Take This Media...Please!
Nicholas Johnson, an FCC commissioner from 1966 to 1973, now teaches at the University of Iowa College of Law in Iowa City.
Some thirty-five years ago ITT's attempted takeover of ABC provided my baptism into the sea of media-concentration issues. That case, including my lengthy dissents to the FCC's approval, continued through my first year as FCC commissioner. An expanded discussion for The Atlantic Monthly, "The Media Barons and the Public Interest," became a centerpiece of my book How to Talk Back to Your Television Set.
Where I live the Big Ten is an athletic conference. The Nation's "Big Ten" chart depicts far more serious stuff. What seemed evil and outrageous in the late 1960s now looks like America's Golden Age of media diversity. Media concentration is a dagger in America's heart--the First Amendment. There are at least four consequences:
First, there are fewer owners of dominant media. Fewer cities with meaningful competition. Fewer owners within each medium. Owners have ultimate control over content. So there's potentially, and actually, less diversity of information and opinion.
Second, profit pressures produce a dumbing down of journalism. News junkies must turn to the Internet, foreign press and BBC. Product placement and program-length TV commercials used to violate FCC rules. No longer. We have twenty-four-hour shopping channels. The media choose content not to educate or inform but to pander to the consumers advertisers most desire.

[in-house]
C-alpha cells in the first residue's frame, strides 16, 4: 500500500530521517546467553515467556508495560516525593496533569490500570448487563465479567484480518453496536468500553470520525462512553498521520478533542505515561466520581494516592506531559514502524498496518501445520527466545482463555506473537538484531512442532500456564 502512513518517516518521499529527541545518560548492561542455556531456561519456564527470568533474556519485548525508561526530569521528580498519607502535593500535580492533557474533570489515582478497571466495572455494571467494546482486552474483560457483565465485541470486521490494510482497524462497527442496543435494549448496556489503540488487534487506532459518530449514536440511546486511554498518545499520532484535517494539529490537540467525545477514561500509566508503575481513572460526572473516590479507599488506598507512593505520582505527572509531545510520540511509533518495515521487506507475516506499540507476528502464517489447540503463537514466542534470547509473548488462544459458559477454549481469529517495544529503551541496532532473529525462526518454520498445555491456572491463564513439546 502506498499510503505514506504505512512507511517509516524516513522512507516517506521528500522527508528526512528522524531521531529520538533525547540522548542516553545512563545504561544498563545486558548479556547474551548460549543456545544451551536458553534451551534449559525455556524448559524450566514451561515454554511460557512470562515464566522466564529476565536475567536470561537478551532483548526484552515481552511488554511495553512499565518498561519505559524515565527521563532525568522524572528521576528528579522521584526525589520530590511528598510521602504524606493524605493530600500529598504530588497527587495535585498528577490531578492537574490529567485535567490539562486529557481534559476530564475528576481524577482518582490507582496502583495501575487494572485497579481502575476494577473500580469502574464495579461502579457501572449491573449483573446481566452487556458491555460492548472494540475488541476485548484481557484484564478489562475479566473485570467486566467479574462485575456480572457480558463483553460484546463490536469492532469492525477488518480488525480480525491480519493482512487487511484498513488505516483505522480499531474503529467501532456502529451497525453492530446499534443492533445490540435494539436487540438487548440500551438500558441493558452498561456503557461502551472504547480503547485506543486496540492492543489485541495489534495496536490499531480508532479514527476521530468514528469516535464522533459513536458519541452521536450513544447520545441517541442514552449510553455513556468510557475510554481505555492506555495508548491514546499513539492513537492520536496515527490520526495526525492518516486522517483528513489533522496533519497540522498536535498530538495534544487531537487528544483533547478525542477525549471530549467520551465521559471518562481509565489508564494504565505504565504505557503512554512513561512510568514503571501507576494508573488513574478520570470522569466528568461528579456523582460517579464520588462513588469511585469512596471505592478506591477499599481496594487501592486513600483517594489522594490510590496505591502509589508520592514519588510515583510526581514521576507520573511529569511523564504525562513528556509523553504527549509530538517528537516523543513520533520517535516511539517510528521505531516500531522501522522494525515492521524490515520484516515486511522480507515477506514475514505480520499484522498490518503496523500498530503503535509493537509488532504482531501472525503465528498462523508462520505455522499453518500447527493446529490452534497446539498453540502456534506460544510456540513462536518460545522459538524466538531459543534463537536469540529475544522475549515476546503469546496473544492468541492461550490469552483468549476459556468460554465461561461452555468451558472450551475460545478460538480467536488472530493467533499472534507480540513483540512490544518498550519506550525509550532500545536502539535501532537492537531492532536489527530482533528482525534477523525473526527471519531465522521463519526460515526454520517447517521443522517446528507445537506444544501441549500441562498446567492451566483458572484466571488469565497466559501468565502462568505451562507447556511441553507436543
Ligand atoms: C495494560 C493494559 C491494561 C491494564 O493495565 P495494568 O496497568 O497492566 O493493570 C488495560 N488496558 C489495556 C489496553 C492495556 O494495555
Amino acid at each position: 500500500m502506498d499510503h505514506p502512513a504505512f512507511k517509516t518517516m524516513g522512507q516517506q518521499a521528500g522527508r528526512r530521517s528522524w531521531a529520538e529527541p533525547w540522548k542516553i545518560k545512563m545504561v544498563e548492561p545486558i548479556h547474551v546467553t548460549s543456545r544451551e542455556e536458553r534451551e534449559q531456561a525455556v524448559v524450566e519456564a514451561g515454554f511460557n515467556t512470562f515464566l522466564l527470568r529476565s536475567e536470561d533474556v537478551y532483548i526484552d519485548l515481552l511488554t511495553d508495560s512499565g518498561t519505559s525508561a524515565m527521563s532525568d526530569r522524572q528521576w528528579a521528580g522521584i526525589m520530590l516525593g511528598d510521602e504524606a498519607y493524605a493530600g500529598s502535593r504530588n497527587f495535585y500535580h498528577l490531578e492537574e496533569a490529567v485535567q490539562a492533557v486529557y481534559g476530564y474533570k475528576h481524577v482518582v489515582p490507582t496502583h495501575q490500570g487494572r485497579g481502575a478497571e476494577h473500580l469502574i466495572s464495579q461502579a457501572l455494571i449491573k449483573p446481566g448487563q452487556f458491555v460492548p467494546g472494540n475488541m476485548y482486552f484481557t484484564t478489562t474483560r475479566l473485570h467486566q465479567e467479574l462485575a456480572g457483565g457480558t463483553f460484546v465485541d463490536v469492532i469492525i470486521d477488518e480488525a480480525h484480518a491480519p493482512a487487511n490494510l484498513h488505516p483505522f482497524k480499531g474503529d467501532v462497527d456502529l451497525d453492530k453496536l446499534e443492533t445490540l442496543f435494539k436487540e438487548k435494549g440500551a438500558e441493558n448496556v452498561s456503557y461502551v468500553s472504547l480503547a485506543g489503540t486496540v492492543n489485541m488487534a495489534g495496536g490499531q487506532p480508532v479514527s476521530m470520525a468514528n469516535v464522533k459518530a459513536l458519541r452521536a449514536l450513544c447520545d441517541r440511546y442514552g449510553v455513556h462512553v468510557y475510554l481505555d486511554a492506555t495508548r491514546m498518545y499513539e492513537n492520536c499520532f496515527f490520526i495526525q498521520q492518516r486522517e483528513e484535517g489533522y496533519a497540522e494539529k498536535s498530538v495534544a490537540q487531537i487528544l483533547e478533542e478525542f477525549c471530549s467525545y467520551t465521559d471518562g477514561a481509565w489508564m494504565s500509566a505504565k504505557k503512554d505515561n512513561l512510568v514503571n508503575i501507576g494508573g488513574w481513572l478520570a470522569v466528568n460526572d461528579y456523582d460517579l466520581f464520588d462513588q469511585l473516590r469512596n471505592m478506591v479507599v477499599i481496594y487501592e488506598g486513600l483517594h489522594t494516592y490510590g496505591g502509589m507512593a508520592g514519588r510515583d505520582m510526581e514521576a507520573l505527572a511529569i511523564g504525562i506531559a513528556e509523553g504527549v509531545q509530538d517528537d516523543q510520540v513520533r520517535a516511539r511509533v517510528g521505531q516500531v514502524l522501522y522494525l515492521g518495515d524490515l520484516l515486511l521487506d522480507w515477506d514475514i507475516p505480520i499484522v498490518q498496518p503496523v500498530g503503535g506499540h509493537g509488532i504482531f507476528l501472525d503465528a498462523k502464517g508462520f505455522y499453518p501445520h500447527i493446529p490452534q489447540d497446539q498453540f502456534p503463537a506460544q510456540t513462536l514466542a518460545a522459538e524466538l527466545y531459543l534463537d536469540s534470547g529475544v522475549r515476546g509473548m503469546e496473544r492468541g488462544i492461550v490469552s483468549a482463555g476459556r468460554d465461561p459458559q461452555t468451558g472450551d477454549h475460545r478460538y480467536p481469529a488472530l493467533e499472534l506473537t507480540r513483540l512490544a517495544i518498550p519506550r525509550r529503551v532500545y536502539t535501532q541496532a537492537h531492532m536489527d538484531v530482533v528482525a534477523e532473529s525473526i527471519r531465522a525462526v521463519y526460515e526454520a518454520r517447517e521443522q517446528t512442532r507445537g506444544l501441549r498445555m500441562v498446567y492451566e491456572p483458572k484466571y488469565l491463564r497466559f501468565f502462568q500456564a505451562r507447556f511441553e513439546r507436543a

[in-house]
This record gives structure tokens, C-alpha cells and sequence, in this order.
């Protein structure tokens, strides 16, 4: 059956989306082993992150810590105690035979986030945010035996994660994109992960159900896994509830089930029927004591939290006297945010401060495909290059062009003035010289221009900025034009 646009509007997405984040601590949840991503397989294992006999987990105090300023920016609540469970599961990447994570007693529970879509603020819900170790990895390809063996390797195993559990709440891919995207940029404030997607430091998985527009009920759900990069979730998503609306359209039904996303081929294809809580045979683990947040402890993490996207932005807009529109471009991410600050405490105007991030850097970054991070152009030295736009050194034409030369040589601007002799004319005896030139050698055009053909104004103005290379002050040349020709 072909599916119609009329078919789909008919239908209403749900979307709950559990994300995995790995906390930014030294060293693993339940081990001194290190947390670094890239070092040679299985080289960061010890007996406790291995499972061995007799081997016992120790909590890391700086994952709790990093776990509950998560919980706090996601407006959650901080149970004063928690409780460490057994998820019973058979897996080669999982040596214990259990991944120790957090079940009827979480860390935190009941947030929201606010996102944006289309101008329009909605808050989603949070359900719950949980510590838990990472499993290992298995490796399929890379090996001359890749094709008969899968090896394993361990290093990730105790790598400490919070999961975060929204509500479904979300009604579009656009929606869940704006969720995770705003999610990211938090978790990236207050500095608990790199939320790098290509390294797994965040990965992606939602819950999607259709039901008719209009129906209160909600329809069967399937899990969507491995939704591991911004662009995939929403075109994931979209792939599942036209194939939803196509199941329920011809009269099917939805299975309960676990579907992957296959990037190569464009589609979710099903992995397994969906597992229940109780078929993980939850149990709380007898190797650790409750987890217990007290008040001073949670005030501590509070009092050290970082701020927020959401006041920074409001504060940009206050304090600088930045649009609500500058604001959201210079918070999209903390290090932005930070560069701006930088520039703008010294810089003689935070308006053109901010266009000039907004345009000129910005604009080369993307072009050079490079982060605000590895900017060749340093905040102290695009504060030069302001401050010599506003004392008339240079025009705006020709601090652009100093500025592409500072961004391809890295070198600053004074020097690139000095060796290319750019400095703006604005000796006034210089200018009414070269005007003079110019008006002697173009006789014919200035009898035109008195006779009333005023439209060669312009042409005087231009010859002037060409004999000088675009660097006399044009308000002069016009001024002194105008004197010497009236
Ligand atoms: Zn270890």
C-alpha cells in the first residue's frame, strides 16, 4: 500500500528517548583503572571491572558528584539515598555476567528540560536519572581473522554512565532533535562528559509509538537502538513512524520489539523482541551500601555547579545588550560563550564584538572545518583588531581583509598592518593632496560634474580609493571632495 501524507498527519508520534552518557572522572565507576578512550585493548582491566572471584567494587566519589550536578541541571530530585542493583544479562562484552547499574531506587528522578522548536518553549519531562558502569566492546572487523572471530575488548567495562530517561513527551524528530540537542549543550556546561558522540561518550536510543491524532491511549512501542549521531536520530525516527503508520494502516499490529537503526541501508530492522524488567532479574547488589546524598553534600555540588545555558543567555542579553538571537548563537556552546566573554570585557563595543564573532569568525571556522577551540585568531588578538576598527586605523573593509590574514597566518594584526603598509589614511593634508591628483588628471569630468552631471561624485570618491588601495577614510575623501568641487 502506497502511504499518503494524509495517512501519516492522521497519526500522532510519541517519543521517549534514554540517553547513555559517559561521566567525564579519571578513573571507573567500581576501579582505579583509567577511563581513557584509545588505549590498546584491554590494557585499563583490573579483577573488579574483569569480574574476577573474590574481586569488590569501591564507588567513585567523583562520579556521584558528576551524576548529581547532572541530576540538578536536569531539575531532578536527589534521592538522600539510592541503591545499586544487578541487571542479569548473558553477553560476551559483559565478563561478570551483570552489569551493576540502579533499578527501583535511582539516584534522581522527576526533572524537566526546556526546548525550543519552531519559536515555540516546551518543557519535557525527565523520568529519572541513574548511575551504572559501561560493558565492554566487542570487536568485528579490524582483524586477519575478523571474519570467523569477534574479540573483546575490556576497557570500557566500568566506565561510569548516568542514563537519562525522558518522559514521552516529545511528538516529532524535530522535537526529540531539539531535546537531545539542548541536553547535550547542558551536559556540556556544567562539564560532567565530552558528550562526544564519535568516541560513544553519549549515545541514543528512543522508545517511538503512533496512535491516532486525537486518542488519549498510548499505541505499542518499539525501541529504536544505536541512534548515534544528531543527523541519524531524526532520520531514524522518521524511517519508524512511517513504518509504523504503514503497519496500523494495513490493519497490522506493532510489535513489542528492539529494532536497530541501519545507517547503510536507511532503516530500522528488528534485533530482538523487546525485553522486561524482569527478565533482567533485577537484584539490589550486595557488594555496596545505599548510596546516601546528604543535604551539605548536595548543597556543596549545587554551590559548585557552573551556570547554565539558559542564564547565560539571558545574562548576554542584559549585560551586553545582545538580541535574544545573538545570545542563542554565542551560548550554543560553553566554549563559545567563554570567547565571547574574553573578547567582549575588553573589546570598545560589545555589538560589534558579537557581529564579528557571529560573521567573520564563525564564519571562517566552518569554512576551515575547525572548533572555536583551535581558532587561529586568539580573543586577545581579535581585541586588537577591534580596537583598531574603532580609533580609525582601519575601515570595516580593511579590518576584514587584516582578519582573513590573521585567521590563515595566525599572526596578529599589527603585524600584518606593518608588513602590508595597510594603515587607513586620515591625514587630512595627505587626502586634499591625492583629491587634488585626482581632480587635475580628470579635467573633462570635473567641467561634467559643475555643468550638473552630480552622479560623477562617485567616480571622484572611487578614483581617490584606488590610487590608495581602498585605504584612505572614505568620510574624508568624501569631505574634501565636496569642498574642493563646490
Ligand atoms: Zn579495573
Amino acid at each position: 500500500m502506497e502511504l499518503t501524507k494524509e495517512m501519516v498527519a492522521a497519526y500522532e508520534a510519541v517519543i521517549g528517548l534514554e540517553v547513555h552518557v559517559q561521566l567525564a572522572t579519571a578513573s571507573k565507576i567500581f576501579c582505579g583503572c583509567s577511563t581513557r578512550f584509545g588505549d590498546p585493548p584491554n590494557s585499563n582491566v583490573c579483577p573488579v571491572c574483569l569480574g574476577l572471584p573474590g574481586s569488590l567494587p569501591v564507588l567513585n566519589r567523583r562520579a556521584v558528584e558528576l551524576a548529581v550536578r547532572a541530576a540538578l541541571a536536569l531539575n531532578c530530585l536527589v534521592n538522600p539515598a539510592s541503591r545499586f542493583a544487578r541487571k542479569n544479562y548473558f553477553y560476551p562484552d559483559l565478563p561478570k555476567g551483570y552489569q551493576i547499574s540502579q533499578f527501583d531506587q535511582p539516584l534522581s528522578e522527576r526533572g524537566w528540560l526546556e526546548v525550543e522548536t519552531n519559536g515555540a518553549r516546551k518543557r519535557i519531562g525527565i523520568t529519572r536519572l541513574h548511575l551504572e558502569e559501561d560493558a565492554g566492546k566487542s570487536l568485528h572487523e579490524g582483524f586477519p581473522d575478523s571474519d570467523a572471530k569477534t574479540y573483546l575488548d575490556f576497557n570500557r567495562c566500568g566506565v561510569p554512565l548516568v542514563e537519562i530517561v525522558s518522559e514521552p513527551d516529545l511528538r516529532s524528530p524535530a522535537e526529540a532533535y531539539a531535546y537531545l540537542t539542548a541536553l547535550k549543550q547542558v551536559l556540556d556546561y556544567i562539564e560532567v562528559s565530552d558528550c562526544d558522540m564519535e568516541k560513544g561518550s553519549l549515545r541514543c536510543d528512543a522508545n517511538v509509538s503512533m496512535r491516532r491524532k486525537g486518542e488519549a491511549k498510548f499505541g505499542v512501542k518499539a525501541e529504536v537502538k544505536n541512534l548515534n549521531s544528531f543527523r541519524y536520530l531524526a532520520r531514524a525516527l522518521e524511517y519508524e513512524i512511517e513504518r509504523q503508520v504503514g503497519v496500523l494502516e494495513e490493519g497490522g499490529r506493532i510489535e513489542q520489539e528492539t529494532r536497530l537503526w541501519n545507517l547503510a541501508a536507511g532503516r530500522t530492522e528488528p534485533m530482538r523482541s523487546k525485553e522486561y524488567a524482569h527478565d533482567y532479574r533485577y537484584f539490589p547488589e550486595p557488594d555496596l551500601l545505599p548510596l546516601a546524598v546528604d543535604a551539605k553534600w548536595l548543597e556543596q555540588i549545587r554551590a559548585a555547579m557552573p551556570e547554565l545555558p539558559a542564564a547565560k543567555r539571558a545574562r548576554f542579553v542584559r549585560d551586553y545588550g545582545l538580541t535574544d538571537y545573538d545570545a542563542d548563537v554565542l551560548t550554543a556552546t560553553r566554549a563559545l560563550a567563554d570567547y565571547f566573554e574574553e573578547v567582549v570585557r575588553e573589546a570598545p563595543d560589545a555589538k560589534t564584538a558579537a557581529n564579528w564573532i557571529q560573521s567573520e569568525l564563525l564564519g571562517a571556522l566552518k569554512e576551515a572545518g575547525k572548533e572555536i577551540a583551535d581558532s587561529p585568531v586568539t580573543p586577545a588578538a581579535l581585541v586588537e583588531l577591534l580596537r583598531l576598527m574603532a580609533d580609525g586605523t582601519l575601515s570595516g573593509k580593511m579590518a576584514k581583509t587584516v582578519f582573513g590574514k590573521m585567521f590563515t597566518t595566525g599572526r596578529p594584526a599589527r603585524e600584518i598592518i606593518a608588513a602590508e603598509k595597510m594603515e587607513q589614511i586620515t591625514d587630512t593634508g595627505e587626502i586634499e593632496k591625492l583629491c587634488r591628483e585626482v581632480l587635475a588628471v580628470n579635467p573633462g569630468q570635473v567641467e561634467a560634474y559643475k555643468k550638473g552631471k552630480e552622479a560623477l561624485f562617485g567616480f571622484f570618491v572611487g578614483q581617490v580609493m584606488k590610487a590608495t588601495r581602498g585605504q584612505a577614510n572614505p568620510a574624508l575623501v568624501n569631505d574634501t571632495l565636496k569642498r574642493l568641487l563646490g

Third, multimedia conglomerates are a publicist's dream. Global hype of manufactured blockbusters and superstars can, and does, replace diversity, quality and new talent. A single conglomerate can orchestrate subsidiaries from magazines to books, screenwriters, film studios, movie theaters, print and broadcast critics, television networks, videotape production and rental, new TV series, cable systems and program originators.
Finally, the Supreme Court considers such conglomerates the First Amendment equivalent of a soapbox orator or tract writer 200 years ago. The only Americans with meaningful First Amendment rights today are those who own the media; The Nation's "Big Ten."
Editors and journalists don't have First Amendment rights. Freelance writers sure don't. Unless you have billions in spare pocket change and buy one of the Big Ten for yourself, you're out of the game. Silenced.
The Court says with a First Amendment right to speak goes the right to censor all others. It's OK to own the only conduit in town and also censor its content.
Think about that for a moment--and then take another look at The Nation's chart.